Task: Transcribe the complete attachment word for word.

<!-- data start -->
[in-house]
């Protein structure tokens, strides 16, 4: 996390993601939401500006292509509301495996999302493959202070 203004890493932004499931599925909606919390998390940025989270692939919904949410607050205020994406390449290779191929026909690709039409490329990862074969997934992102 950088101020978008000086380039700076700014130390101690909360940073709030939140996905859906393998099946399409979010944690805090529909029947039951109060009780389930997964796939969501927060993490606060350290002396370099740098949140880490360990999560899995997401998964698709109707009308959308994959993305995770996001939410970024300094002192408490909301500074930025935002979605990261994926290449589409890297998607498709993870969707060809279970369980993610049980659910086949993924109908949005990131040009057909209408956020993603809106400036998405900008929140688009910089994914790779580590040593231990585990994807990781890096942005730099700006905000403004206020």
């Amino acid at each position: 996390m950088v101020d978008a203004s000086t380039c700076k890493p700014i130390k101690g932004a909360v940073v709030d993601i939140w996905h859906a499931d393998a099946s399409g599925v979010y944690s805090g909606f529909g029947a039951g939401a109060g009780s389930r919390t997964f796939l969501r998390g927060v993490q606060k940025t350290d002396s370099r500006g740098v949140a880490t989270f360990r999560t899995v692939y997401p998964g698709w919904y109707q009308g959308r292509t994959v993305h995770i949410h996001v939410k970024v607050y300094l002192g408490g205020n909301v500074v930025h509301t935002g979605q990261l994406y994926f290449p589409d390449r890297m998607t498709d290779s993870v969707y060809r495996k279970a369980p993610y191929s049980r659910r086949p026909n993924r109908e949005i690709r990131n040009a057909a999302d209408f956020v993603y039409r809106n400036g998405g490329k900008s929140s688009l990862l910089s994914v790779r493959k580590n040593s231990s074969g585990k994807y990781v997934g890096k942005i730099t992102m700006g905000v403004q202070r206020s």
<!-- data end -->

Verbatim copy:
[in-house]
């Protein structure tokens, strides 16, 4: 996390993601939401500006292509509301495996999302493959202070 203004890493932004499931599925909606919390998390940025989270692939919904949410607050205020994406390449290779191929026909690709039409490329990862074969997934992102 950088101020978008000086380039700076700014130390101690909360940073709030939140996905859906393998099946399409979010944690805090529909029947039951109060009780389930997964796939969501927060993490606060350290002396370099740098949140880490360990999560899995997401998964698709109707009308959308994959993305995770996001939410970024300094002192408490909301500074930025935002979605990261994926290449589409890297998607498709993870969707060809279970369980993610049980659910086949993924109908949005990131040009057909209408956020993603809106400036998405900008929140688009910089994914790779580590040593231990585990994807990781890096942005730099700006905000403004206020």
């Amino acid at each position: 996390m950088v101020d978008a203004s000086t380039c700076k890493p700014i130390k101690g932004a909360v940073v709030d993601i939140w996905h859906a499931d393998a099946s399409g599925v979010y944690s805090g909606f529909g029947a039951g939401a109060g009780s389930r919390t997964f796939l969501r998390g927060v993490q606060k940025t350290d002396s370099r500006g740098v949140a880490t989270f360990r999560t899995v692939y997401p998964g698709w919904y109707q009308g959308r292509t994959v993305h995770i949410h996001v939410k970024v607050y300094l002192g408490g205020n909301v500074v930025h509301t935002g979605q990261l994406y994926f290449p589409d390449r890297m998607t498709d290779s993870v969707y060809r495996k279970a369980p993610y191929s049980r659910r086949p026909n993924r109908e949005i690709r990131n040009a057909a999302d209408f956020v993603y039409r809106n400036g998405g490329k900008s929140s688009l990862l910089s994914v790779r493959k580590n040593s231990s074969g585990k994807y990781v997934g890096k942005i730099t992102m700006g905000v403004q202070r206020s």